“Karl Marx… had in mind Texas.” – Saul Padover
I like to watch him seize a post hole digger and breach
into red red earth, then stop to roll morning’s first cigarette.
Together we uncoil bobwire, a new invention, and dress
New Braunfels in thorns. The planting season is only part
of a global revolution. Every year, the red sun, sweat.
Karl is a vaquero, and a good comrade in the fields.
When he looks at me and says Brother there is a better world,
I believe him.
I like to ride next to him on the cattle drive, so sugary
the way his hips move in a saddle, and the man can whistle
like actual springtime. We make nightfire on the llano.
Saltbush, scrub oak, one scorpion glittering like a pistol.
Coyotes mourn among rockspires.
Karl wasn’t always going to come here. Trier, London, Saint Petersburg.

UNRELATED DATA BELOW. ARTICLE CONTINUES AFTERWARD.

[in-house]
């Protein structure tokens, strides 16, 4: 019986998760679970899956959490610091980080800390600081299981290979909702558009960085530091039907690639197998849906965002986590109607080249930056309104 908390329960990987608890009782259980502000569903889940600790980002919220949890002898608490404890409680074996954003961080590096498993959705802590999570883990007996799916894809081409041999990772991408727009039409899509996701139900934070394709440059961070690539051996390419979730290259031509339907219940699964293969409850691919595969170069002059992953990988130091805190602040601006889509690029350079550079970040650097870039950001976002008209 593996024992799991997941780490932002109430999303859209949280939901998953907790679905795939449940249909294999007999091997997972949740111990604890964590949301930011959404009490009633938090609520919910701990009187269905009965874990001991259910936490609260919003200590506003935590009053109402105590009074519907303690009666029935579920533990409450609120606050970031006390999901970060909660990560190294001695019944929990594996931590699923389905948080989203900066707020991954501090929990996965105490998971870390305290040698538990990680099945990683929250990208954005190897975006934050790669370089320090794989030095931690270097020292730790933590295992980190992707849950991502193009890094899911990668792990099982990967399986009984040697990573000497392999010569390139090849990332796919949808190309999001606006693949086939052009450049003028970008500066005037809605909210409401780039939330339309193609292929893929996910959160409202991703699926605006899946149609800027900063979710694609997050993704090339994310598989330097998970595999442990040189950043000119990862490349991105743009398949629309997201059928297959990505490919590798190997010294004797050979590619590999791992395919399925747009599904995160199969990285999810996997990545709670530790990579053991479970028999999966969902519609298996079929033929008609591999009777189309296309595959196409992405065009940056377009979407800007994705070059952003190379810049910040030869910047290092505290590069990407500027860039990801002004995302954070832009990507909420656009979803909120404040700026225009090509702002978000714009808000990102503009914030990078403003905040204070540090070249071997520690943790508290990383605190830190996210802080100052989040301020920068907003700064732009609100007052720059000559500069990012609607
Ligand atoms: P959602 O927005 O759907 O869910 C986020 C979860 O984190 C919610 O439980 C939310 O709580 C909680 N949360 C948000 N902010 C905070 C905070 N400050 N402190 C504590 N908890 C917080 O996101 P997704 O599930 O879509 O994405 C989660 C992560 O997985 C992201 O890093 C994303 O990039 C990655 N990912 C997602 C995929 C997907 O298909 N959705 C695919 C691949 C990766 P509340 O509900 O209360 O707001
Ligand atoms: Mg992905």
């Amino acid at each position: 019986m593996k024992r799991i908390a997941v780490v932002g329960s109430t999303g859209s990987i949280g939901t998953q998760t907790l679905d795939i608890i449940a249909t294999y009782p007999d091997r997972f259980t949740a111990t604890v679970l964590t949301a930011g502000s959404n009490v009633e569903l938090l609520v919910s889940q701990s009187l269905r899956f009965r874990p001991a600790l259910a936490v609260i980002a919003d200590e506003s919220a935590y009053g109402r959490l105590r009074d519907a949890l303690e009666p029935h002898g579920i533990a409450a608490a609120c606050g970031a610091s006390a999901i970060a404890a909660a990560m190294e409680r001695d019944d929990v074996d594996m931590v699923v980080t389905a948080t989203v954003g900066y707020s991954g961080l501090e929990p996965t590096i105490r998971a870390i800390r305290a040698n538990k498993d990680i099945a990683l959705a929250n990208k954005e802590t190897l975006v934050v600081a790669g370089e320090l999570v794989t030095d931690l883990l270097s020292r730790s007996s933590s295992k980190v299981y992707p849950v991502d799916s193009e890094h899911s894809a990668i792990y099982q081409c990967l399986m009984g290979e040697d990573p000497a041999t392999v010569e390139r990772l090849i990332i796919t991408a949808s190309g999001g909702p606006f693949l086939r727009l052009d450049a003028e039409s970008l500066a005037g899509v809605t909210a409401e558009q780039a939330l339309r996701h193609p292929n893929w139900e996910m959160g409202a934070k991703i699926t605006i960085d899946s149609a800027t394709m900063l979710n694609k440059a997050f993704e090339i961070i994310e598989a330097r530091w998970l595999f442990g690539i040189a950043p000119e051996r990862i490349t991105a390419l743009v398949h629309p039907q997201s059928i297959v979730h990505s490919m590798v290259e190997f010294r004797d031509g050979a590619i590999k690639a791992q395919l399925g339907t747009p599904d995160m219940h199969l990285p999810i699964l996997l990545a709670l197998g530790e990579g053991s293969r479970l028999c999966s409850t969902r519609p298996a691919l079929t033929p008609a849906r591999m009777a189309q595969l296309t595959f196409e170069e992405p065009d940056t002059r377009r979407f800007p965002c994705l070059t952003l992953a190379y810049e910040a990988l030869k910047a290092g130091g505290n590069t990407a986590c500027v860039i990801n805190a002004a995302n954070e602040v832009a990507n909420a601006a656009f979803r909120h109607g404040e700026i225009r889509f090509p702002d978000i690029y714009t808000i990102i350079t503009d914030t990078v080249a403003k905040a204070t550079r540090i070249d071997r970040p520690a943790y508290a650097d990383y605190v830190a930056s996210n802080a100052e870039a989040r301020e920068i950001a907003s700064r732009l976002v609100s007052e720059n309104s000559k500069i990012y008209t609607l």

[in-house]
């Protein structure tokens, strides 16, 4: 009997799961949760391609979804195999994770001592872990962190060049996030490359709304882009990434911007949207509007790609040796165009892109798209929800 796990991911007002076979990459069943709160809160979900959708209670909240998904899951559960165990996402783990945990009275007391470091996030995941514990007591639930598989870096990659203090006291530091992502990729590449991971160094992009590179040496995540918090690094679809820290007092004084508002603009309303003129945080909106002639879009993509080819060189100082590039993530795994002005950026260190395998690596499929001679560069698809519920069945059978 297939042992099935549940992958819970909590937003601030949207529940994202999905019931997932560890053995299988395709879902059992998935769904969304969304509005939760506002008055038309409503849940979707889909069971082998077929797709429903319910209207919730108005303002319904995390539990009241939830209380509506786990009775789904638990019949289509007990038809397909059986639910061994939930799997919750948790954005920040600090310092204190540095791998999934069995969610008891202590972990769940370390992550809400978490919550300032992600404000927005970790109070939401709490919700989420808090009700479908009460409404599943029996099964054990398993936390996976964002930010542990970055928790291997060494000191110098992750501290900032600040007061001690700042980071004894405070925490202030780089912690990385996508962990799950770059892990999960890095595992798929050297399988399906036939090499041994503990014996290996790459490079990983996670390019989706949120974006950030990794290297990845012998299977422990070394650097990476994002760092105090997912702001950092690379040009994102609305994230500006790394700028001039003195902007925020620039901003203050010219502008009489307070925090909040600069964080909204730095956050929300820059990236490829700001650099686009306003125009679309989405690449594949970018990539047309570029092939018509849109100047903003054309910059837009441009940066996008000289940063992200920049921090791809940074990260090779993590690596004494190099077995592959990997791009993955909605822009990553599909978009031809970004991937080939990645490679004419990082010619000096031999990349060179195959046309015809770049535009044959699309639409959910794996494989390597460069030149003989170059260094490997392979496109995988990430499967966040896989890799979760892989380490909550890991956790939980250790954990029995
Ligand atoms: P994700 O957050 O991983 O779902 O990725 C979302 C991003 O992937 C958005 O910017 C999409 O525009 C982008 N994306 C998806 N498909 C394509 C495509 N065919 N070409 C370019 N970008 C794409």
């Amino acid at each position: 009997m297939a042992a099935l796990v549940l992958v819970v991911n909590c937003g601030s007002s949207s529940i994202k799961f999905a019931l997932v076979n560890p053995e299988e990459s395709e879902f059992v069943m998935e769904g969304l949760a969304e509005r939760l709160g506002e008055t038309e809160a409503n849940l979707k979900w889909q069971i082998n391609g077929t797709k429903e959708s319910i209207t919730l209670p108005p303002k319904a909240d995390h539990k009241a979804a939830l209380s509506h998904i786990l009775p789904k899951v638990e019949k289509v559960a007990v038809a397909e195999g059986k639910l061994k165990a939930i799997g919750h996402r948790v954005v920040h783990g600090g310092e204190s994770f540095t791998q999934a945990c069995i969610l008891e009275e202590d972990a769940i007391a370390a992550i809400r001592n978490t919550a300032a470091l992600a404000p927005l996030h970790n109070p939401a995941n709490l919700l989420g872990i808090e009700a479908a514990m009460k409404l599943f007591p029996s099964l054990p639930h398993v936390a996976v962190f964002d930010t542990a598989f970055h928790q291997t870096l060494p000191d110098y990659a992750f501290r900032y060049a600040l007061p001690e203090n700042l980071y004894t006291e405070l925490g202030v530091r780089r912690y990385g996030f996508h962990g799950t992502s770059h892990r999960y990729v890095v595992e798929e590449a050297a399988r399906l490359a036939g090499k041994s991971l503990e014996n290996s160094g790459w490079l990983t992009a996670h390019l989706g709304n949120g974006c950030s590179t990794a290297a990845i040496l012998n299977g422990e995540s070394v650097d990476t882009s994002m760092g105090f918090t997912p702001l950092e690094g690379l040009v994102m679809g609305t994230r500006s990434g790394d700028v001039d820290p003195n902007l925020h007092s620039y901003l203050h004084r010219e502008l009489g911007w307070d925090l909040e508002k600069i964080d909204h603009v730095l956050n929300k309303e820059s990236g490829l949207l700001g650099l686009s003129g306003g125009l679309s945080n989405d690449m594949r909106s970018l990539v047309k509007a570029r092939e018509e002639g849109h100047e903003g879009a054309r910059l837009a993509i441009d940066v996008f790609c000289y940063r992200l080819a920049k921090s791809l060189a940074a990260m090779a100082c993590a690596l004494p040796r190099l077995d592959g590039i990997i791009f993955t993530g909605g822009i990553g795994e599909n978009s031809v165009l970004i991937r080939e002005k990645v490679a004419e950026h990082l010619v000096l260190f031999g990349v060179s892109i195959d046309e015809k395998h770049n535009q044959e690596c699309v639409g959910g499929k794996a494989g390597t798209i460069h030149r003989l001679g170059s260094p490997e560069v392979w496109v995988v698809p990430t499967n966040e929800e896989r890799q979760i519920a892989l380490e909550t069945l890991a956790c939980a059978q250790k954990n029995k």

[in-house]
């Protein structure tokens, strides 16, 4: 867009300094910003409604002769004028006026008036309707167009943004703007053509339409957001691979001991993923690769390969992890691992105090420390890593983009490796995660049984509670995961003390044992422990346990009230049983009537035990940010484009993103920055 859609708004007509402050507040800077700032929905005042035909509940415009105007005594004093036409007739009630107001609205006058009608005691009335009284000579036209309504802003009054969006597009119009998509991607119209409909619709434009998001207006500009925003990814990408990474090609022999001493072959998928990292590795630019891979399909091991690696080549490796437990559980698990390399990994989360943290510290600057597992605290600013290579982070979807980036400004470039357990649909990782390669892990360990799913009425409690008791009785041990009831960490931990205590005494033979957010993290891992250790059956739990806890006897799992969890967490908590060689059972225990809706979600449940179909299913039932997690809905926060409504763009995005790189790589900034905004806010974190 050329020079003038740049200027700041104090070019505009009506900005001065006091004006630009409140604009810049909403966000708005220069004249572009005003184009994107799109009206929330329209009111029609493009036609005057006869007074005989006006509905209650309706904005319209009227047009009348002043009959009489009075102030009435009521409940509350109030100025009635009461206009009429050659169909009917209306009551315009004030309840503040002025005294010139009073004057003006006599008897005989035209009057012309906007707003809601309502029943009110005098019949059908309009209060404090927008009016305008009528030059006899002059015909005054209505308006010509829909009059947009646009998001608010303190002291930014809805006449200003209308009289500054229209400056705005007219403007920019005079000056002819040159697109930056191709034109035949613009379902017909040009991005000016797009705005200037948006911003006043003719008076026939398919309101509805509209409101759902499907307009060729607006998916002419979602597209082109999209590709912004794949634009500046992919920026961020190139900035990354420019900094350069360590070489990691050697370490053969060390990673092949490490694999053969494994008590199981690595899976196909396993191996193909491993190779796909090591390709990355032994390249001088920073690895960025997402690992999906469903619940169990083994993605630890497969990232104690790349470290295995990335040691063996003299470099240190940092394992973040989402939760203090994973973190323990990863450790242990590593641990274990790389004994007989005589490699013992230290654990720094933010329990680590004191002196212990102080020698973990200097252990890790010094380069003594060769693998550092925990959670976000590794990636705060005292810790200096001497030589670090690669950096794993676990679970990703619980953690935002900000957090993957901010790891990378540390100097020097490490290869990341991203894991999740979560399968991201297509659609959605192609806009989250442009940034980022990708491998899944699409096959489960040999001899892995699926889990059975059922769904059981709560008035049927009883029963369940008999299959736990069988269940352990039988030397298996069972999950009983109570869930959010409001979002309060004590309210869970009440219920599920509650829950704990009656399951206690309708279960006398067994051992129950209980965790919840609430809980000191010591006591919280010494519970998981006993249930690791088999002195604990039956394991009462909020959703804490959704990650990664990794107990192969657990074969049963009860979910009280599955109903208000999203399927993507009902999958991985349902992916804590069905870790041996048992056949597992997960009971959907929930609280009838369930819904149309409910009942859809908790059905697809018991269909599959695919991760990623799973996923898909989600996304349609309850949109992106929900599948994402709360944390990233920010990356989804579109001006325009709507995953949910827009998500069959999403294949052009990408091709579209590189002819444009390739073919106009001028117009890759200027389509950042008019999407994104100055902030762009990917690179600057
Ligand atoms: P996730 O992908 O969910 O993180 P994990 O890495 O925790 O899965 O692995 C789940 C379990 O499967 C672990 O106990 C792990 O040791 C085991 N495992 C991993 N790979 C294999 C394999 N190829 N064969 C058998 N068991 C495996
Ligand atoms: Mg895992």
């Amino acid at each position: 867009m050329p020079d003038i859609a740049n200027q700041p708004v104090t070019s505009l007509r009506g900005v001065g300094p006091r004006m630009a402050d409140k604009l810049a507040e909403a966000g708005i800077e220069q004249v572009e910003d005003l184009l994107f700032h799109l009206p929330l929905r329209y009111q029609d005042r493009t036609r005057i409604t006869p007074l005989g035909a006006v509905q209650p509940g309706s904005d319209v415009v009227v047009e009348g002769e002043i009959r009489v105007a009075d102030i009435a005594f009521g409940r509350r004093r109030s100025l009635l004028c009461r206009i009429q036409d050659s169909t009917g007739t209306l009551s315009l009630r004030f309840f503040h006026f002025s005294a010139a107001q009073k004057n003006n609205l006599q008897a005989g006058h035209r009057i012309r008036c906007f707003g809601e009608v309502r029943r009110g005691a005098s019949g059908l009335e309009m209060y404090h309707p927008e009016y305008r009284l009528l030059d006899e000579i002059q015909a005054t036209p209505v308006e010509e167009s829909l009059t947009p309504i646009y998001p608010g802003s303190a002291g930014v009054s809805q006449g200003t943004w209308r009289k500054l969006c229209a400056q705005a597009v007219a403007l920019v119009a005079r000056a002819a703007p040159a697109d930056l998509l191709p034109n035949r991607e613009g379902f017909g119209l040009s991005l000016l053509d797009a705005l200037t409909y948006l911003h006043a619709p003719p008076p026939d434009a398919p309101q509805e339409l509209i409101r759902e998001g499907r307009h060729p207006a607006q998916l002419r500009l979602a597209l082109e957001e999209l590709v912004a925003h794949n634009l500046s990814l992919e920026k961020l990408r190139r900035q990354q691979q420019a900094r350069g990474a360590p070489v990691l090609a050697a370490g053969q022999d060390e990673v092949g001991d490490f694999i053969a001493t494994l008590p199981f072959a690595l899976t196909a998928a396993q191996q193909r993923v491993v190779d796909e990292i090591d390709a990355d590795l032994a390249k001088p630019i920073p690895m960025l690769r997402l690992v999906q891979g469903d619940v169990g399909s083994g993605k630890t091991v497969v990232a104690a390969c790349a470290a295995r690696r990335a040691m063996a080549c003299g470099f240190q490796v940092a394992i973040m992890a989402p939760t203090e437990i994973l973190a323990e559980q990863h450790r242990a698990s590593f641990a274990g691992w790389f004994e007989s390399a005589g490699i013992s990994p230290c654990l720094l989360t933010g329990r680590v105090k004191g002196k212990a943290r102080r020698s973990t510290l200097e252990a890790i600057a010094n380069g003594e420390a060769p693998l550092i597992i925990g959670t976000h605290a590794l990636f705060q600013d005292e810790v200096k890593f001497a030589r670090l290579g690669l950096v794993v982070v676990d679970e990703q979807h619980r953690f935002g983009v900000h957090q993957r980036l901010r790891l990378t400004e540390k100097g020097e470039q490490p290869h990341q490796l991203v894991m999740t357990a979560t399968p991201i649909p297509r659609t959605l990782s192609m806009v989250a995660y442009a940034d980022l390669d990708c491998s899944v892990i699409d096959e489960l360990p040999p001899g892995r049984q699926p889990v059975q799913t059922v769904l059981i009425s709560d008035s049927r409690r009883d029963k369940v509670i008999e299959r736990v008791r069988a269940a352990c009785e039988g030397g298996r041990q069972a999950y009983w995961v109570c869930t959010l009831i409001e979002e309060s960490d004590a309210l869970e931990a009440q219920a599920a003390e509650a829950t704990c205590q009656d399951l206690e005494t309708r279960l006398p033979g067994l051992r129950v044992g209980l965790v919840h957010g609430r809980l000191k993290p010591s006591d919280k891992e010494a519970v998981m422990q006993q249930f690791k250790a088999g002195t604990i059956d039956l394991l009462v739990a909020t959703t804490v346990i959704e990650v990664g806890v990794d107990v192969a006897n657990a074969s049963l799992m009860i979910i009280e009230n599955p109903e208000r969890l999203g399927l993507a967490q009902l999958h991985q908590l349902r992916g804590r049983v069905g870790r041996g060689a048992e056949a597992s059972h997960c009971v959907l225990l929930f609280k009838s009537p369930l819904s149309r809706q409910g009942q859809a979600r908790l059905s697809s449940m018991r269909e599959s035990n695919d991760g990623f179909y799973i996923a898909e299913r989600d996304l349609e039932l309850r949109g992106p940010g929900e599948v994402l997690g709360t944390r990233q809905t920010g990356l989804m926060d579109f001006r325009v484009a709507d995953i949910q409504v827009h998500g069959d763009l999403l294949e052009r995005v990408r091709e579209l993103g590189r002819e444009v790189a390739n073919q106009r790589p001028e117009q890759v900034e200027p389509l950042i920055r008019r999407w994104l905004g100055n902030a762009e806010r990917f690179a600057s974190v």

But look at him, brushing the mule, whispering whatever
gentle words calm a startled, burdened beast, his voice
so tender it makes me think of hot tortilla, eggs, lovely midday fellatio.
He tells me before we can revolt we must be revolted. That in wetness
there is relief, and a sickful turn of my stomach, and Karl tells me at last
My body is my own and not my own. My heart is the same.
I ask him what is only mine.
Your lungs, Brother, and he clutches into my hand a perfect round stone.
And this, which I will give you now. When you are ready, and the Man
rides by in his motorcar as he always does, and the yellow sun
makes you want to climb out of your skin, and your spine
splinters under the weight of all this grief, and hell itself
would be better, all you have to do Brother is throw down
that rake and pick up that stone and Brother
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